Elizabeth Olsen as Wanda during a fight in the MCU

“Something wicked this way comes.”

The Gutter

Marvel needs to do one terrifying thing to perfect its cinematic universe

The overlap between superheroes and horror is becoming more of a priority in both film and comics. Here's how Marvel and DC can get it right.

Originally Published: 

My love for comic books has always been tied to my love of horror.

Fairy tales, superheroes, and horror all formed an easy and informative track for my young mind. So it should come as no surprise that my favorite superheroes were the ones whose books dipped a toe (or sometimes an entire foot) into the dark waters of the horror genre.

I fell in love with Batman because of Gotham City’s Gothic vibes, which extended to tragic and disfigured villains like Two-Face, The Joker, Man-Bat, and Clayface. Batman: The Animated Series was a haven for kids like me, who wanted a modicum of fear in their Saturday morning cartoons. Spider-Man, though generally a more optimistic and fun character, had his own fabulous monsters in the form of Venom, Carnage, The Green Goblin, and Morbius.

The ‘90s were a boom period for young, hungry genre fans. This was the age of Spawn, The Crow, Midnight Sons, and Doomsday. If you loved superheroes, it was impossible not to find your horror fix across comics and television.

But ‘90s movies were another story.

Blade (1998).

New Line Cinema

Following the release of Tim Burton’s Batman films, and particularly the pushback that Batman Returns (1992) received from parents’ groups, the few superhero movies that got made inevitably strayed from the horror of the comics and previous television adaptations.

Sure, we got Spawn (1997), for which I harbor a nostalgic soft-spot. Blade (1998) put Marvel on the map in Hollywood and still holds up fabulously. But as we entered the 2000s and the post-9/11 boom of superhero movies, horror elements weren’t on most studios’ agendas.

Scarecrow in Batman Begins (2005).

Warner Bros.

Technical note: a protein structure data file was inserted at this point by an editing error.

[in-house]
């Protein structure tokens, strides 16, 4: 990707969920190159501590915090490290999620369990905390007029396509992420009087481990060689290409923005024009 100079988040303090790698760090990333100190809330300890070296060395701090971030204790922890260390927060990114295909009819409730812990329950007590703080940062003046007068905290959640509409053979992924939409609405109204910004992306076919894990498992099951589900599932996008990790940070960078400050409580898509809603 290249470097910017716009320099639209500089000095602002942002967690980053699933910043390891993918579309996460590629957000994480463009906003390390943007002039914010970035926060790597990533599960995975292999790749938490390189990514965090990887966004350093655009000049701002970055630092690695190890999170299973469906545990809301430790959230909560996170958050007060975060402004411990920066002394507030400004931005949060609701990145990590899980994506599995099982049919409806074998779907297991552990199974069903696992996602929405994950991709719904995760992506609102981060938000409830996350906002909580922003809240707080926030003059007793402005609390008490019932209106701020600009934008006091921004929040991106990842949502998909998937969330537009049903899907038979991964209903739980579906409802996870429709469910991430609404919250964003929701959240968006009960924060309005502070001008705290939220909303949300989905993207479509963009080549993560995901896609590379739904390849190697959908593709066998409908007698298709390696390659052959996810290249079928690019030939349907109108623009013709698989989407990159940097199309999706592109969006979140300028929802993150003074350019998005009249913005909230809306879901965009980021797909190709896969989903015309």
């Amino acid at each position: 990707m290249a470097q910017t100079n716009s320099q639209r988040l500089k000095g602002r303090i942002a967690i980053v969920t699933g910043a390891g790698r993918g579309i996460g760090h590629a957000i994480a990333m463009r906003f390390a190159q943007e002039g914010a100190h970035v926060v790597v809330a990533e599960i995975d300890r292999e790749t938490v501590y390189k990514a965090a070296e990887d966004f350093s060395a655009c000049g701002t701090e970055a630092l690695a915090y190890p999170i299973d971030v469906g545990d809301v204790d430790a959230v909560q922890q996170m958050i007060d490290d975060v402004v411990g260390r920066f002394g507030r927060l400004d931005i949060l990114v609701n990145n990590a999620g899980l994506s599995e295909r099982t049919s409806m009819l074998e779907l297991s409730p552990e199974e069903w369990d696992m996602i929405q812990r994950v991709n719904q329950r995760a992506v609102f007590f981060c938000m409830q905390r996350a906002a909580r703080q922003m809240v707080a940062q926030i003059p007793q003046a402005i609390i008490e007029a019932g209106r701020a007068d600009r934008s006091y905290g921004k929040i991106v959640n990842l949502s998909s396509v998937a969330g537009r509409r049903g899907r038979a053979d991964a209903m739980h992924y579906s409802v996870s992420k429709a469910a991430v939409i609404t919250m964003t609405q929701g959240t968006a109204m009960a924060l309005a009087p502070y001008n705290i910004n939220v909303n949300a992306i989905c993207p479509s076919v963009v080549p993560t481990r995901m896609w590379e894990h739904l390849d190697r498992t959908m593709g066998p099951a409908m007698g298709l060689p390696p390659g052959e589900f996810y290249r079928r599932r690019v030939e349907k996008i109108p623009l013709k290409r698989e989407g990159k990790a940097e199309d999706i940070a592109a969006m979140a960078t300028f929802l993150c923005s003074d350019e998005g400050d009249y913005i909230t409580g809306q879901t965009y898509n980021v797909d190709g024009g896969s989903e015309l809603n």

Hulk (2003) never looked or felt as terrifying as Marvel’s ‘man or monster?’ myth suggested it might. Batman Begins (2005) which I love dearly, didn’t push the Scarecrow as far as it could have in terms of horror elements, despite Cillian Murphy’s creepy performance as Scarecrow. Ghost Rider (2007) opted for the silly rather than the horrific side of Johnny Blaze being possessed by a demon. We saw glimpses of horror in Sam Raimi’s Spider-Man films, like the Doc Ock hospital scene, but that felt like more a result of the filmmaker’s natural tendencies than any effort to embrace superhero horror at the studio level.

As the 2020s get rolling, horror movies are back and bigger than ever. Now, it appears Marvel and DC are starting to catch on. Here’s why horror has always been at the heart of superhero storytelling, and what the big two need to do about it.

Welcome dear readers, nerds, and nerdlings, to THE GUTTER, a weekly exploration of the concepts, criticisms, and curiosities that live between the panels of comic books and their adaptations. Please email us at thegutter@inverse.com.

A brief history of horror comics

Tales from the Crypt (1953).

Jack Davis/EC Comics

To start, a history lesson. For as long as they’ve existed, comic books have been tethered to horror. Before Superman changed the medium in 1938, ushering in the age of heroes, comics and the pulp magazines they sat alongside often relied on detective stories centered on murderers and madmen.

By the time Superman and Batman changed the industry, horror comics had become a staple with adaptations of Dr. Jekyll and Mr. Hyde and the works of Edgar Allen Poe. But the most notable horror comics arrived in the early 1950s from EC Comics: Tales from the Crypt, The Vault of Horror, and The Haunt of Fear.

Yet, essential as those horror comics proved for the medium, their demise came about all too quickly — thanks to psychiatrist Fredric Wertham’s publication of Seduction of the Innocent, which proposed comics were causing bad behavior and sexual deviancy among minors. With Wertham’s claims backed by a Senate hearing, the installation of the Comics Code Authority ended the reign of horror comics. Like all good monsters, though, they would eventually come crawling back.

Morbius (2022).

Sony Pictures

As the Comics Code was eventually updated, Marvel reinvested in the horror genre with Morbius, The Living Vampire, Werewolf by Night (which introduced Moon Knight), and The Tomb of Dracula (which introduced Blade). These books saw monsters sharing the same space as Marvel’s most popular superheroes, leading to a revival in the ‘90s via groups like Midnight Sons and Nightstalkers.